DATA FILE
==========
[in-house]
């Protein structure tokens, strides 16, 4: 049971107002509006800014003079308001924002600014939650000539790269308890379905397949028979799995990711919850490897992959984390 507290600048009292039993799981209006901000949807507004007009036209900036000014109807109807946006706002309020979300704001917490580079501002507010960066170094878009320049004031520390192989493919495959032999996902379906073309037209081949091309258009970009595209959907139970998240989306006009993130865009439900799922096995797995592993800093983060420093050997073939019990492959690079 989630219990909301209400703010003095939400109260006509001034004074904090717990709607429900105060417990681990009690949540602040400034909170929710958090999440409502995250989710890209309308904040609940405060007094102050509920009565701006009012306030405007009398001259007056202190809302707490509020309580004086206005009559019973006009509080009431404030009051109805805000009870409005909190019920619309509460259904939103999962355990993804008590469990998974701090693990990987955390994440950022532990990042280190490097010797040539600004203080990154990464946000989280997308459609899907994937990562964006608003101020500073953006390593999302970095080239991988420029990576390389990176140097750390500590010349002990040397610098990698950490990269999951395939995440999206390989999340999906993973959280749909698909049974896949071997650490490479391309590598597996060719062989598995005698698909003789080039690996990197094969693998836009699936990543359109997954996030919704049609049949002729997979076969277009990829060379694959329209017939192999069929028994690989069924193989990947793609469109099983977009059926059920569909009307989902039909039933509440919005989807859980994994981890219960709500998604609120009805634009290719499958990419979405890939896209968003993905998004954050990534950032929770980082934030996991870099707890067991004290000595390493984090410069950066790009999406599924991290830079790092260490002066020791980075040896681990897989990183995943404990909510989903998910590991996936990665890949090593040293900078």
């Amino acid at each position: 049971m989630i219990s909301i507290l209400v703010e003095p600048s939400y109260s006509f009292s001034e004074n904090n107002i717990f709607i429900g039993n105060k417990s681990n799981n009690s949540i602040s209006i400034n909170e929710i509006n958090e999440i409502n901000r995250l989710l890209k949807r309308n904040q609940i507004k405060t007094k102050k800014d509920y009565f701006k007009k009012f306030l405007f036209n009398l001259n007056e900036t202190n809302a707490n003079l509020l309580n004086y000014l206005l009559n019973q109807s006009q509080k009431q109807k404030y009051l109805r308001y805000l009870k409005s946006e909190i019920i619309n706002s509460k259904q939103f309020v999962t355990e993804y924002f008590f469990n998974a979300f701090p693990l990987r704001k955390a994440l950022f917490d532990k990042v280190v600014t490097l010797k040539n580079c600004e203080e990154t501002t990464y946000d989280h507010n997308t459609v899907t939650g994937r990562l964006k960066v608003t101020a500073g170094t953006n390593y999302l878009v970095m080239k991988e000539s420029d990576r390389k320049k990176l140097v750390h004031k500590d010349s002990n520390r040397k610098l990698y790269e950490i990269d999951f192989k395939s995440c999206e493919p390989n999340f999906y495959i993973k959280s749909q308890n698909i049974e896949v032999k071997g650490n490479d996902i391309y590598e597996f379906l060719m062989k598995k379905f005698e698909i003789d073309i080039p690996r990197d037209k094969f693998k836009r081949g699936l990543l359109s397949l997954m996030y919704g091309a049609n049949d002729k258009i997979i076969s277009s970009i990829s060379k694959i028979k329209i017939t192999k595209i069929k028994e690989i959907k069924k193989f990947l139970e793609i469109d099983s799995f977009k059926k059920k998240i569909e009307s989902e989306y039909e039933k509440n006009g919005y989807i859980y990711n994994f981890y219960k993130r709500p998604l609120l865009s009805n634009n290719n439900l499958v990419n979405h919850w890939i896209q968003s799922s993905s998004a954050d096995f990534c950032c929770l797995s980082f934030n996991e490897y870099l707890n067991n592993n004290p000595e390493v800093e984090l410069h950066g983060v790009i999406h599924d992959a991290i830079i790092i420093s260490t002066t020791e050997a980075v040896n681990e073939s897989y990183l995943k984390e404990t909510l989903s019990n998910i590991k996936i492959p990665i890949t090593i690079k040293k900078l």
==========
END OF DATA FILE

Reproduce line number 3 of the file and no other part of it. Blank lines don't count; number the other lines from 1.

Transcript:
């Amino acid at each position: 049971m989630i219990s909301i507290l209400v703010e003095p600048s939400y109260s006509f009292s001034e004074n904090n107002i717990f709607i429900g039993n105060k417990s681990n799981n009690s949540i602040s209006i400034n909170e929710i509006n958090e999440i409502n901000r995250l989710l890209k949807r309308n904040q609940i507004k405060t007094k102050k800014d509920y009565f701006k007009k009012f306030l405007f036209n009398l001259n007056e900036t202190n809302a707490n003079l509020l309580n004086y000014l206005l009559n019973q109807s006009q509080k009431q109807k404030y009051l109805r308001y805000l009870k409005s946006e909190i019920i619309n706002s509460k259904q939103f309020v999962t355990e993804y924002f008590f469990n998974a979300f701090p693990l990987r704001k955390a994440l950022f917490d532990k990042v280190v600014t490097l010797k040539n580079c600004e203080e990154t501002t990464y946000d989280h507010n997308t459609v899907t939650g994937r990562l964006k960066v608003t101020a500073g170094t953006n390593y999302l878009v970095m080239k991988e000539s420029d990576r390389k320049k990176l140097v750390h004031k500590d010349s002990n520390r040397k610098l990698y790269e950490i990269d999951f192989k395939s995440c999206e493919p390989n999340f999906y495959i993973k959280s749909q308890n698909i049974e896949v032999k071997g650490n490479d996902i391309y590598e597996f379906l060719m062989k598995k379905f005698e698909i003789d073309i080039p690996r990197d037209k094969f693998k836009r081949g699936l990543l359109s397949l997954m996030y919704g091309a049609n049949d002729k258009i997979i076969s277009s970009i990829s060379k694959i028979k329209i017939t192999k595209i069929k028994e690989i959907k069924k193989f990947l139970e793609i469109d099983s799995f977009k059926k059920k998240i569909e009307s989902e989306y039909e039933k509440n006009g919005y989807i859980y990711n994994f981890y219960k993130r709500p998604l609120l865009s009805n634009n290719n439900l499958v990419n979405h919850w890939i896209q968003s799922s993905s998004a954050d096995f990534c950032c929770l797995s980082f934030n996991e490897y870099l707890n067991n592993n004290p000595e390493v800093e984090l410069h950066g983060v790009i999406h599924d992959a991290i830079i790092i420093s260490t002066t020791e050997a980075v040896n681990e073939s897989y990183l995943k984390e404990t909510l989903s019990n998910i590991k996936i492959p990665i890949t090593i690079k040293k900078l």